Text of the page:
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American film comedy and issues of social class in America

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American film comedy and issues of social class in America Issues of the social class have been an important element of American film comedies. Since the silent era until the current day, comedy films tend to focus on many contemporary common social class issues in America. During the silent era of film, the three well known comedians, Charles Chaplin, Buster Keaton and Harold Lloyd. Throughout his films, Chaplin's character is portrayed as a lower-class man, who is trying to climb the social ladder and better his position in society. His dress reflects his attempt to give the appearance of higher social status. His costume has all the elements of a gentleman, however his appearance is ridiculous because the pieces of his suit do not fit together. He wears a bowler hat, and carries a cane, as gentlemen do, but his coat is too tight, his pants are too large, and his shoes are too large - like a clown's. His mustache also gives the impression of an upper-class man, in modern style, but the sophisticated look differs from the long beards of the older, wealthy elite. In his hit film "immigrant" Chaplin plays the role of a European immigrant to America. ...read more.


This is shown in the scene where Ellen and Peter argue over whether or not to get free food from the man whom they were riding with. Lower class status: This lower class is represented by the sick woman on the bus and her son. They used the last of their money for a bus ticket to New York so they have not eaten the whole trip. Again, the lower class is displayed with the innkeeper and his wife. They have to be very careful with who they trust because they can not afford to have freeloaders. In closing, class consciousness evens out because each class shares their knowledge and abilities with the other classes. The marriage between Peter and Ellen represents this joining of the two classes, the upper-class and the working class. Class consciousness and status are shown throughout the film A Night at the Opera. The different class status are seen in the main characters of the film. We are shown that status is very important in accomplishing the things that need to be done. Every character shows his or her class status through their actions and the things that they do. ...read more.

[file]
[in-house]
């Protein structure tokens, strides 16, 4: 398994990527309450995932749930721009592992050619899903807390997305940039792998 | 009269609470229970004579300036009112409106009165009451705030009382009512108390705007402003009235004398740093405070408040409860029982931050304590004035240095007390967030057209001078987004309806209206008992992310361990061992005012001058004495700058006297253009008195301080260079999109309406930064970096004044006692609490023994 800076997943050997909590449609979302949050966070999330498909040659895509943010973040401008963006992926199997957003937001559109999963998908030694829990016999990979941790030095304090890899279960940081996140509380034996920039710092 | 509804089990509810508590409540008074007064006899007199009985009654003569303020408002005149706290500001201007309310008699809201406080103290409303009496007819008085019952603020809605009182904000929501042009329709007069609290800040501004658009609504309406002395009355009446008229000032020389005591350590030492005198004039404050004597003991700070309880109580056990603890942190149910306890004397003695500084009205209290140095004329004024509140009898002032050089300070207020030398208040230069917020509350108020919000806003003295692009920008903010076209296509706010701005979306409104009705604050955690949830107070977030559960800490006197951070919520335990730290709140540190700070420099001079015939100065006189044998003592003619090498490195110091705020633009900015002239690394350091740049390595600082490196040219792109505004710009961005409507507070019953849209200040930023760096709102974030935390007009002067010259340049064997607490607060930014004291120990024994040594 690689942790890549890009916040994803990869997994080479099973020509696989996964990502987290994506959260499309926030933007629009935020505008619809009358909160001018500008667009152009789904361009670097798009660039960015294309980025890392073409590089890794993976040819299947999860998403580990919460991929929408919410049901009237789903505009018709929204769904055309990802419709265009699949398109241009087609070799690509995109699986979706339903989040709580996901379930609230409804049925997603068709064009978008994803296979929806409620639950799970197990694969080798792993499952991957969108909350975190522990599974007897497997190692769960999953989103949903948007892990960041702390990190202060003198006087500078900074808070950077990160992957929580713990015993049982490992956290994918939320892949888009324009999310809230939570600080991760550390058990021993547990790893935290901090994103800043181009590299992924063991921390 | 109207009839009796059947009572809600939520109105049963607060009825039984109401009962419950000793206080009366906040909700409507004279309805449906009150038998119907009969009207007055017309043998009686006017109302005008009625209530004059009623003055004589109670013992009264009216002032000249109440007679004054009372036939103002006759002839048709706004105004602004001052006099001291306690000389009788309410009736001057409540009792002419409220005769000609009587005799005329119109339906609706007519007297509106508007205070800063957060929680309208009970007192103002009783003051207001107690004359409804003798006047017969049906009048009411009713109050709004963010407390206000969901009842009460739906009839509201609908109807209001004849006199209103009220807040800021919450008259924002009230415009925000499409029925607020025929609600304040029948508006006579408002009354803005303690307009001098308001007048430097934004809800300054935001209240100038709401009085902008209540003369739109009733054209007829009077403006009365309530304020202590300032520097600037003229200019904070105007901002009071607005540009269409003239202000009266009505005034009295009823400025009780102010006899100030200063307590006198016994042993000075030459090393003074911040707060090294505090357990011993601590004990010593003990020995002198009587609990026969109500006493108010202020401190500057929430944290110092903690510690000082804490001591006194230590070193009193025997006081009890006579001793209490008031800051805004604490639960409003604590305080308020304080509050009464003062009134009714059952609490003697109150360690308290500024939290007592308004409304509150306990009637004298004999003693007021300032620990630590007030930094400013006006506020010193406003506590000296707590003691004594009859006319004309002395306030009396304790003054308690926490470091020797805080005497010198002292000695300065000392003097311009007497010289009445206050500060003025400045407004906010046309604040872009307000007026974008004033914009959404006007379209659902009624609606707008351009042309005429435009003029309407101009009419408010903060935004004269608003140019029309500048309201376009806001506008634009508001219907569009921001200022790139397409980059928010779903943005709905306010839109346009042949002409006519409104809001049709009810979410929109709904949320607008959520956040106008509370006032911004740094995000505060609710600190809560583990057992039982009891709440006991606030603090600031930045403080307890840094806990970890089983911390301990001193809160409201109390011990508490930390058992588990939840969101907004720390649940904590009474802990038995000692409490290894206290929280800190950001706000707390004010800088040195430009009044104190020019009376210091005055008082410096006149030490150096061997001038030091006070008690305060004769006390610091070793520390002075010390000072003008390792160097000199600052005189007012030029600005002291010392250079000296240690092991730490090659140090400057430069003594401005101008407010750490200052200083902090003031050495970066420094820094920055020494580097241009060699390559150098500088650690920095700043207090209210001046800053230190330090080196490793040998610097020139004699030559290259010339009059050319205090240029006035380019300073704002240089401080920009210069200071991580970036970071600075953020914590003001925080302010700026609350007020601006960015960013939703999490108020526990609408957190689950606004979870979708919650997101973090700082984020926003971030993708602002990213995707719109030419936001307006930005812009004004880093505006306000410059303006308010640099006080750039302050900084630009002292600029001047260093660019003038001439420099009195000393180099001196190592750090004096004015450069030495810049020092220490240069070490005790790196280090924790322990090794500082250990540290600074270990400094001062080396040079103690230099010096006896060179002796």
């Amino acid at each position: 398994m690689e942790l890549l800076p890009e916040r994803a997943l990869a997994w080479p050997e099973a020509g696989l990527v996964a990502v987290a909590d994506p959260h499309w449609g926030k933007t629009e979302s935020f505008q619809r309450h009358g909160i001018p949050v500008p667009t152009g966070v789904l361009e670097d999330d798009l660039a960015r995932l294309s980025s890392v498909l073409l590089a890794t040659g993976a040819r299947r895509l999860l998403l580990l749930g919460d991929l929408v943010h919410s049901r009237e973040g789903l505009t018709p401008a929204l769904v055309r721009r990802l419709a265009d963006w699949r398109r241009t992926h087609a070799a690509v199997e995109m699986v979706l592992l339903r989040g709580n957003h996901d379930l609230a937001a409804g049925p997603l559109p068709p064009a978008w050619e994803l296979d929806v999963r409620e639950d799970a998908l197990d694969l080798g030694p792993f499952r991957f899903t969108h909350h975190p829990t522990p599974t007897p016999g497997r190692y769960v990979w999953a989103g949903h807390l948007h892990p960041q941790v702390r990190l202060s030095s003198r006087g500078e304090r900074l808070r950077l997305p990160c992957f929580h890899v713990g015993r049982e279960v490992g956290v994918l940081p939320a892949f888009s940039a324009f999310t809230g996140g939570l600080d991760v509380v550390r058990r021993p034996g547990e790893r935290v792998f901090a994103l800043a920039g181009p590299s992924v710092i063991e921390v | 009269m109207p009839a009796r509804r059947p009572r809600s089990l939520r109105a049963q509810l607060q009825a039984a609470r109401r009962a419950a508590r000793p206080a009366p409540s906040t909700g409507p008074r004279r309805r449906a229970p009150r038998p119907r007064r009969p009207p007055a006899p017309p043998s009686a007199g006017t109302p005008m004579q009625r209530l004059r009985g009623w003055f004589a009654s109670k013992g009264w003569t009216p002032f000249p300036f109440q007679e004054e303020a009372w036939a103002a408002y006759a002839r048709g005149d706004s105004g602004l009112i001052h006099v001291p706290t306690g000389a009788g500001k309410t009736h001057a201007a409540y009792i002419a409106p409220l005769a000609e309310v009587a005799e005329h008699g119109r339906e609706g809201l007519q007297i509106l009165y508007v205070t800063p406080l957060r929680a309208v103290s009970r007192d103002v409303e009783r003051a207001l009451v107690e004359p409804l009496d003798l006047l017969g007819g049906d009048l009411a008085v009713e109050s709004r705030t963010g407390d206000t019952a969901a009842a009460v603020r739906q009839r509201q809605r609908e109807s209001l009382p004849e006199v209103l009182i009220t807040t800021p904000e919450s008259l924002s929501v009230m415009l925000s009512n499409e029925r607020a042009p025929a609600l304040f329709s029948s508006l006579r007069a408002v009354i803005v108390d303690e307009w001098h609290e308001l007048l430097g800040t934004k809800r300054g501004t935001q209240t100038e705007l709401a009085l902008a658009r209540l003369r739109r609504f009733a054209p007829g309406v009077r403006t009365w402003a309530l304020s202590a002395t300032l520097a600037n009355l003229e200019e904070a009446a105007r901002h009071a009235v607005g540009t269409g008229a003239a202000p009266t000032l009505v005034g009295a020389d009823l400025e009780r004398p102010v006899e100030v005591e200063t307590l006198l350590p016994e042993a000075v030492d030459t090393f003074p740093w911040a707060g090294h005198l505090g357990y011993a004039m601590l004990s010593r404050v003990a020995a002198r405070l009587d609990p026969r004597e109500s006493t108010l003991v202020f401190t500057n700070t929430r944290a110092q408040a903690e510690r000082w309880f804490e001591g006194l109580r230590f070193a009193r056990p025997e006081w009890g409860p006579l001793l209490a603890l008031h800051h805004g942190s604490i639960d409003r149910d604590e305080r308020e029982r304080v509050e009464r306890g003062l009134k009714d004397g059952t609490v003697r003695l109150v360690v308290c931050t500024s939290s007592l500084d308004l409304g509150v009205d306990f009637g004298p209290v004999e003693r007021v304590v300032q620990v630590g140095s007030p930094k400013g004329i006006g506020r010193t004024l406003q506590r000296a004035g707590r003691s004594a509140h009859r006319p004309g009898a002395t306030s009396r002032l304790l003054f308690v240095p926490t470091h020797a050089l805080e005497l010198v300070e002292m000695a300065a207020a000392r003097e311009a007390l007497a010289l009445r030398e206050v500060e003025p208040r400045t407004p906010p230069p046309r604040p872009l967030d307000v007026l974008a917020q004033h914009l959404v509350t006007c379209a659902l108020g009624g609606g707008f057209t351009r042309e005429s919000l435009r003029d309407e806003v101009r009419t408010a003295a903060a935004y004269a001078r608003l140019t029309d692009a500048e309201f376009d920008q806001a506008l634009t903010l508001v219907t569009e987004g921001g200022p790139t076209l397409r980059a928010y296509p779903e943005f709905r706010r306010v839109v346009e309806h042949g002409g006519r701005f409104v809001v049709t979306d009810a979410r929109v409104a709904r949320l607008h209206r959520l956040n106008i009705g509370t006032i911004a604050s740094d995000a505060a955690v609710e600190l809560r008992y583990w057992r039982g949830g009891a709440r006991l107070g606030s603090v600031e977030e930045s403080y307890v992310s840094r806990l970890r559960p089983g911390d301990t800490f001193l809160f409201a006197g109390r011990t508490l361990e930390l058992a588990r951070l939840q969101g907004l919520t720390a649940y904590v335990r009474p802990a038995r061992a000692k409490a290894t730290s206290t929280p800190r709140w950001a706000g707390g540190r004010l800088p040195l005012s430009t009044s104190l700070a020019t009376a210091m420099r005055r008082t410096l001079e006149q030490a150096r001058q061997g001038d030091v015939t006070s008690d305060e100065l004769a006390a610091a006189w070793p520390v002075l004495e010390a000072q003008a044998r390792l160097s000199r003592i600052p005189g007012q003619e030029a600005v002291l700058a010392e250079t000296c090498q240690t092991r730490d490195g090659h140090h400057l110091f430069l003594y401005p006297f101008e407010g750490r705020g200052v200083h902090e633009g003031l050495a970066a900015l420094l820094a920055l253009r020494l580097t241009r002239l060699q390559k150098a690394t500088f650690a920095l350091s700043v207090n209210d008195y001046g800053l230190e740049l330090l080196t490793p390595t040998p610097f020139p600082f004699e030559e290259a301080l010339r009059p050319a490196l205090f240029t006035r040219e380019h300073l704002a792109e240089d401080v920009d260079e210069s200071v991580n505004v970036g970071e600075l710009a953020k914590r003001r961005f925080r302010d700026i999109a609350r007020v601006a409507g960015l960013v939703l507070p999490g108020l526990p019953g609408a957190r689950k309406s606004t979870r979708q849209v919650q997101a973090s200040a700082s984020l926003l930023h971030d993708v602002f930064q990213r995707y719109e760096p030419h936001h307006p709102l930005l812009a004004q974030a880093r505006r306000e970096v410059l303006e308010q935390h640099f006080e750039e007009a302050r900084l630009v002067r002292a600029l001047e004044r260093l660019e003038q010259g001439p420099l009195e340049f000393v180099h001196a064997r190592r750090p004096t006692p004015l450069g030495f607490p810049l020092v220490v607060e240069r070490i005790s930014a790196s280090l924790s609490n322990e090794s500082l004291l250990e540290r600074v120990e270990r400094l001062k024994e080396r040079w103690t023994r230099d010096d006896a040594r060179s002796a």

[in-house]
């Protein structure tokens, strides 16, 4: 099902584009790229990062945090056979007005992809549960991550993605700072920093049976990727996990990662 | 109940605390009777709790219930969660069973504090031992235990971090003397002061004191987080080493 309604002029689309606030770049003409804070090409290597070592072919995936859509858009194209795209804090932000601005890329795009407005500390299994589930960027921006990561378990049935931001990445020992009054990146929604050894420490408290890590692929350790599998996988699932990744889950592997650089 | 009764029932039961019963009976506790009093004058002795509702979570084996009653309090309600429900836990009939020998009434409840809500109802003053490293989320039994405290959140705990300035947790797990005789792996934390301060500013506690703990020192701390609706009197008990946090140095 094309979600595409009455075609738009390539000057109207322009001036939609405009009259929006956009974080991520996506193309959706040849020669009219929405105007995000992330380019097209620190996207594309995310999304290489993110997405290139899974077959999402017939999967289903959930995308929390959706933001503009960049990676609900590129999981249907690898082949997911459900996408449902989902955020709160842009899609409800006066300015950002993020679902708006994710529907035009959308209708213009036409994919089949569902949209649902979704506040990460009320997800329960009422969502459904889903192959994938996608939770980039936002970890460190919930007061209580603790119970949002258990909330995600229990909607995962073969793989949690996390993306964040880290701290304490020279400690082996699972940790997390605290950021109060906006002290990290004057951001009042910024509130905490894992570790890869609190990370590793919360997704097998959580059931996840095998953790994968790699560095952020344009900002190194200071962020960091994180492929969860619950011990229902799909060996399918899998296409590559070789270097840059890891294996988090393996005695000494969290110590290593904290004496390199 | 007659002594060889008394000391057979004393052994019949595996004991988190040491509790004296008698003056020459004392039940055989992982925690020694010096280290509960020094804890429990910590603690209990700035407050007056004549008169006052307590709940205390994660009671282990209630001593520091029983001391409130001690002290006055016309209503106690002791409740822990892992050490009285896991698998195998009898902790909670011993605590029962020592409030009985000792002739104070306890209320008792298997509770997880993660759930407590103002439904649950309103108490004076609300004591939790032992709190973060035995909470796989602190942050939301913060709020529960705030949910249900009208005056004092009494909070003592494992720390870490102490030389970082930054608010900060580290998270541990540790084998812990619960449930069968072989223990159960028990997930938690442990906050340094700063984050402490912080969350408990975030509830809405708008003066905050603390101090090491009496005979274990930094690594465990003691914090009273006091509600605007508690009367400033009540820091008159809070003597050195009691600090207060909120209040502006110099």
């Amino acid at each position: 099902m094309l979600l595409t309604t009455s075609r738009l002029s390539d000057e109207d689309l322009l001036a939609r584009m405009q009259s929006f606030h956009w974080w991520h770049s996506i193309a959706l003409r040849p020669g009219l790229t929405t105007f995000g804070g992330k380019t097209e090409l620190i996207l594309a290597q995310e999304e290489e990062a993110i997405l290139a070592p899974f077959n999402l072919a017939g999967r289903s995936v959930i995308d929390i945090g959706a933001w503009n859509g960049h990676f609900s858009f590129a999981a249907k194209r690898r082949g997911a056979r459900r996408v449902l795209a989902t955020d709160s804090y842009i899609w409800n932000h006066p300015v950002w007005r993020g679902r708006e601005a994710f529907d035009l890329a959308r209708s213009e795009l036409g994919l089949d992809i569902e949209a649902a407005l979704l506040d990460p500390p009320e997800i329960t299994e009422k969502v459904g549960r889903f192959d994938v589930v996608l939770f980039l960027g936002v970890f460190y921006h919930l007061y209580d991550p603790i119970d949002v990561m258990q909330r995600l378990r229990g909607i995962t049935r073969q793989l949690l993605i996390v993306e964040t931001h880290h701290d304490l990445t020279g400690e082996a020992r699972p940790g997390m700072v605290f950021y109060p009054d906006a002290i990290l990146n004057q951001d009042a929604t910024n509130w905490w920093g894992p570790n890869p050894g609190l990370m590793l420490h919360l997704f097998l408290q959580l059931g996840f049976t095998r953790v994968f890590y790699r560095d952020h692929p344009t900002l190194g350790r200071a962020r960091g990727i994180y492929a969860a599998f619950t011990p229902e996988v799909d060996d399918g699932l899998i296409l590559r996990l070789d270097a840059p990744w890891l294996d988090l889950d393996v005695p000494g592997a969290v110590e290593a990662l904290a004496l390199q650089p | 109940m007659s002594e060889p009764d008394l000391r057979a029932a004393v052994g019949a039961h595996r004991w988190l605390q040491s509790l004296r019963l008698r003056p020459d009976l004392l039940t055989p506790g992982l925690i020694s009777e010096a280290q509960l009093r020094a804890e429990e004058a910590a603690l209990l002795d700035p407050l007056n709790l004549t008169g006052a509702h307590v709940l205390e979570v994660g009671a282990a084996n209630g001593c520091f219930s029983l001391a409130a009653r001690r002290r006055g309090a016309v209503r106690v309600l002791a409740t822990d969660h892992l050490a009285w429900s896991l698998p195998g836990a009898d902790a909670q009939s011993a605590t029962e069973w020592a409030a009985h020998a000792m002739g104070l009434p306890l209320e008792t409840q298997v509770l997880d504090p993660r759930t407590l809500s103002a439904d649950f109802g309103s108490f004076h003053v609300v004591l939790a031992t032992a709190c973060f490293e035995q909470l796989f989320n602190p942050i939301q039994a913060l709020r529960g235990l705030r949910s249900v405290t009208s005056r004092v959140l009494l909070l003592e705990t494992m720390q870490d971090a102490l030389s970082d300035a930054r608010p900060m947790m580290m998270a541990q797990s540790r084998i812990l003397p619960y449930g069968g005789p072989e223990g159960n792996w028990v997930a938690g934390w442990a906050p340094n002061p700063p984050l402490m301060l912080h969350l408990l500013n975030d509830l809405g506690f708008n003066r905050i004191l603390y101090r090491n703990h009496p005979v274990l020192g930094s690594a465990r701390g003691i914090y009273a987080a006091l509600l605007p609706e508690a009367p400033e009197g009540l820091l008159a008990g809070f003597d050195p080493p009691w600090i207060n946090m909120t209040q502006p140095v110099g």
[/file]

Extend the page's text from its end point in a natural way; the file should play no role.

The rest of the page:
Then there is Harpo who is simply a servant who gets pushed around by everyone. It seems he is always being chased. In the first scene where we are introduced to Harpo, he seems clown-like. He is wearing all of Rudolpho's opera costume's, of which, one is a clown outfit. Rudolpho enters and treats Harpo like an animal- he whips Harpo while chasing him around the room trying to get the costumes back. In addition, Chico and Harpo exhibit their lack of money by the fact that they have to be stowaways to get a ride on the ship to New York. Therefore, from the characters of Chico and Harpo to Groucho to Rudolpho, all class classes are displaced in this film. Also, the film shows how each of the classes influence and affect one another. Patterns between the films: * In each of the films, the male character is of a lower class than the female that he is trying to impress. (Groucho/Mrs.Claypool; Peter Warne/Ellen Andrews; Charlie Chaplin/Mrs. Moneybags) * Conflict between lovers and other characters is motivated by issues involving class differences. * Chaplin and It Happened One Night shows people of an even lower class than the hero, making the hero of a superior status at specific points throughout the film. (Chaplin stealing food for starving street woman, Peter Warne giving money to the boy on the bus) ...read more.

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